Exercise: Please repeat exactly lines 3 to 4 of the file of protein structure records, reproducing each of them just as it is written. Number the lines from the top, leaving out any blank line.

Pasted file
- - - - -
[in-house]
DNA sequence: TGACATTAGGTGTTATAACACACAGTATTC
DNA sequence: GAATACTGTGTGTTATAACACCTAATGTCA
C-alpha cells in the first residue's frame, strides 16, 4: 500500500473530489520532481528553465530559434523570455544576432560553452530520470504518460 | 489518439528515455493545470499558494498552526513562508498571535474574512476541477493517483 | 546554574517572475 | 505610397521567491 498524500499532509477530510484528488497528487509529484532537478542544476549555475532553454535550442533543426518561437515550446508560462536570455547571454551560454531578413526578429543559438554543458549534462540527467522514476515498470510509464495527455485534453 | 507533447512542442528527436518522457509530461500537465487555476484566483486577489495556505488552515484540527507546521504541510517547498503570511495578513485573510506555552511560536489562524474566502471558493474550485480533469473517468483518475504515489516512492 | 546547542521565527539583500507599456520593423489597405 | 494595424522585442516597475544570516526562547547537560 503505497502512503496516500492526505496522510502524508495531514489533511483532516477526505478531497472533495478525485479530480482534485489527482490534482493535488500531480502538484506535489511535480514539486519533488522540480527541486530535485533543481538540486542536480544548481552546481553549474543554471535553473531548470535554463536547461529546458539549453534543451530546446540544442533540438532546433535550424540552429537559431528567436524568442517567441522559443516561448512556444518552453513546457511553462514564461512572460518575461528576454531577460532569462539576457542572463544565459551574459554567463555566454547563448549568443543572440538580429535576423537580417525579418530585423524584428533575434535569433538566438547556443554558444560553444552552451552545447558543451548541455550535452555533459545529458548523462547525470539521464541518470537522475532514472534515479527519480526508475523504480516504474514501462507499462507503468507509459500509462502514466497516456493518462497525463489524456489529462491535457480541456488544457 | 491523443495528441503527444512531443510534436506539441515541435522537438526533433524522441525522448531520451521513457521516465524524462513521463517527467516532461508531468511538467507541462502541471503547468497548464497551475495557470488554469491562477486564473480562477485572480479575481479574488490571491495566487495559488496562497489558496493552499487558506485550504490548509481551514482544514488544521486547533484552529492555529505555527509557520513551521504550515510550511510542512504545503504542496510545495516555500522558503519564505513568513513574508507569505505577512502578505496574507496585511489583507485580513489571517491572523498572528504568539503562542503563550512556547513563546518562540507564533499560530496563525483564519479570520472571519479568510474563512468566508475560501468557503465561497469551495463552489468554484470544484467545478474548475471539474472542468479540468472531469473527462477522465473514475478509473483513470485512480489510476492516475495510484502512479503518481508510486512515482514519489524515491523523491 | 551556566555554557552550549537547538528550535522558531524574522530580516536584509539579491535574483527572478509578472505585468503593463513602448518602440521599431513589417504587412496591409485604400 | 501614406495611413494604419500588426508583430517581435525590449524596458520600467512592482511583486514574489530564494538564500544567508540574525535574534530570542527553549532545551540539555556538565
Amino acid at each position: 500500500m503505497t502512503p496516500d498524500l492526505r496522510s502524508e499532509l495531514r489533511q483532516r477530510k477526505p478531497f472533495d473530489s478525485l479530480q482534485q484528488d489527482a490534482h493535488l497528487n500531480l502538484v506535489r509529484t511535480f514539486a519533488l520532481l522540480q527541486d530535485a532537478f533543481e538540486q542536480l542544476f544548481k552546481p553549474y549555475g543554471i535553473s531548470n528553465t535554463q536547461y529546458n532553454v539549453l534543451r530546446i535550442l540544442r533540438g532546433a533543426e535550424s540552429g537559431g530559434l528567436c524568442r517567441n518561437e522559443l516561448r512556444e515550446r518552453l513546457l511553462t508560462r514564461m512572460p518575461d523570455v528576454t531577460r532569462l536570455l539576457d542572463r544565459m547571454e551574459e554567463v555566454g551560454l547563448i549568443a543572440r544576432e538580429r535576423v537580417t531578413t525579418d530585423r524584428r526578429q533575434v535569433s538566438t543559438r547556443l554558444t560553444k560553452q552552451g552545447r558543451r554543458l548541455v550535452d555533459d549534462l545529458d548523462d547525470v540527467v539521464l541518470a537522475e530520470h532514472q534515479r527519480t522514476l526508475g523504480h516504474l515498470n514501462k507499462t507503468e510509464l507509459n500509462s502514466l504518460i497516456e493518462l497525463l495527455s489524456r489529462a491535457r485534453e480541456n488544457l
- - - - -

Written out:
DNA sequence: GAATACTGTGTGTTATAACACCTAATGTCA
C-alpha cells in the first residue's frame, strides 16, 4: 500500500473530489520532481528553465530559434523570455544576432560553452530520470504518460 | 489518439528515455493545470499558494498552526513562508498571535474574512476541477493517483 | 546554574517572475 | 505610397521567491 498524500499532509477530510484528488497528487509529484532537478542544476549555475532553454535550442533543426518561437515550446508560462536570455547571454551560454531578413526578429543559438554543458549534462540527467522514476515498470510509464495527455485534453 | 507533447512542442528527436518522457509530461500537465487555476484566483486577489495556505488552515484540527507546521504541510517547498503570511495578513485573510506555552511560536489562524474566502471558493474550485480533469473517468483518475504515489516512492 | 546547542521565527539583500507599456520593423489597405 | 494595424522585442516597475544570516526562547547537560 503505497502512503496516500492526505496522510502524508495531514489533511483532516477526505478531497472533495478525485479530480482534485489527482490534482493535488500531480502538484506535489511535480514539486519533488522540480527541486530535485533543481538540486542536480544548481552546481553549474543554471535553473531548470535554463536547461529546458539549453534543451530546446540544442533540438532546433535550424540552429537559431528567436524568442517567441522559443516561448512556444518552453513546457511553462514564461512572460518575461528576454531577460532569462539576457542572463544565459551574459554567463555566454547563448549568443543572440538580429535576423537580417525579418530585423524584428533575434535569433538566438547556443554558444560553444552552451552545447558543451548541455550535452555533459545529458548523462547525470539521464541518470537522475532514472534515479527519480526508475523504480516504474514501462507499462507503468507509459500509462502514466497516456493518462497525463489524456489529462491535457480541456488544457 | 491523443495528441503527444512531443510534436506539441515541435522537438526533433524522441525522448531520451521513457521516465524524462513521463517527467516532461508531468511538467507541462502541471503547468497548464497551475495557470488554469491562477486564473480562477485572480479575481479574488490571491495566487495559488496562497489558496493552499487558506485550504490548509481551514482544514488544521486547533484552529492555529505555527509557520513551521504550515510550511510542512504545503504542496510545495516555500522558503519564505513568513513574508507569505505577512502578505496574507496585511489583507485580513489571517491572523498572528504568539503562542503563550512556547513563546518562540507564533499560530496563525483564519479570520472571519479568510474563512468566508475560501468557503465561497469551495463552489468554484470544484467545478474548475471539474472542468479540468472531469473527462477522465473514475478509473483513470485512480489510476492516475495510484502512479503518481508510486512515482514519489524515491523523491 | 551556566555554557552550549537547538528550535522558531524574522530580516536584509539579491535574483527572478509578472505585468503593463513602448518602440521599431513589417504587412496591409485604400 | 501614406495611413494604419500588426508583430517581435525590449524596458520600467512592482511583486514574489530564494538564500544567508540574525535574534530570542527553549532545551540539555556538565